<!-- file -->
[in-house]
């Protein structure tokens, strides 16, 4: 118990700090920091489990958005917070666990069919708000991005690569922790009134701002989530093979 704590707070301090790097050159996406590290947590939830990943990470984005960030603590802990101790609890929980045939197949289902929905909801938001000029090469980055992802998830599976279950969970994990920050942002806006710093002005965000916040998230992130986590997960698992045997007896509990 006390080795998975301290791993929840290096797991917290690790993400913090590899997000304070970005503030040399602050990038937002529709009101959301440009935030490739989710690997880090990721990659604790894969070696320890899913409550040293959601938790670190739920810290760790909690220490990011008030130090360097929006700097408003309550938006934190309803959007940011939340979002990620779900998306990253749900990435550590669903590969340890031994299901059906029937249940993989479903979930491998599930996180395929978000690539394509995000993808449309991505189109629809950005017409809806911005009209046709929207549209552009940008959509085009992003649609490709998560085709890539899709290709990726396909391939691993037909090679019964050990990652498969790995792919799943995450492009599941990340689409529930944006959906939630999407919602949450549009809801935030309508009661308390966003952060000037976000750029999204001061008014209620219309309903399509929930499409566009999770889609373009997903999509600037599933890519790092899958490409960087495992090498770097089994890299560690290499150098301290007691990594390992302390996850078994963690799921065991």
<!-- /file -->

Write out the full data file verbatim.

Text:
[in-house]
């Protein structure tokens, strides 16, 4: 118990700090920091489990958005917070666990069919708000991005690569922790009134701002989530093979 704590707070301090790097050159996406590290947590939830990943990470984005960030603590802990101790609890929980045939197949289902929905909801938001000029090469980055992802998830599976279950969970994990920050942002806006710093002005965000916040998230992130986590997960698992045997007896509990 006390080795998975301290791993929840290096797991917290690790993400913090590899997000304070970005503030040399602050990038937002529709009101959301440009935030490739989710690997880090990721990659604790894969070696320890899913409550040293959601938790670190739920810290760790909690220490990011008030130090360097929006700097408003309550938006934190309803959007940011939340979002990620779900998306990253749900990435550590669903590969340890031994299901059906029937249940993989479903979930491998599930996180395929978000690539394509995000993808449309991505189109629809950005017409809806911005009209046709929207549209552009940008959509085009992003649609490709998560085709890539899709290709990726396909391939691993037909090679019964050990990652498969790995792919799943995450492009599941990340689409529930944006959906939630999407919602949450549009809801935030309508009661308390966003952060000037976000750029999204001061008014209620219309309903399509929930499409566009999770889609373009997903999509600037599933890519790092899958490409960087495992090498770097089994890299560690290499150098301290007691990594390992302390996850078994963690799921065991």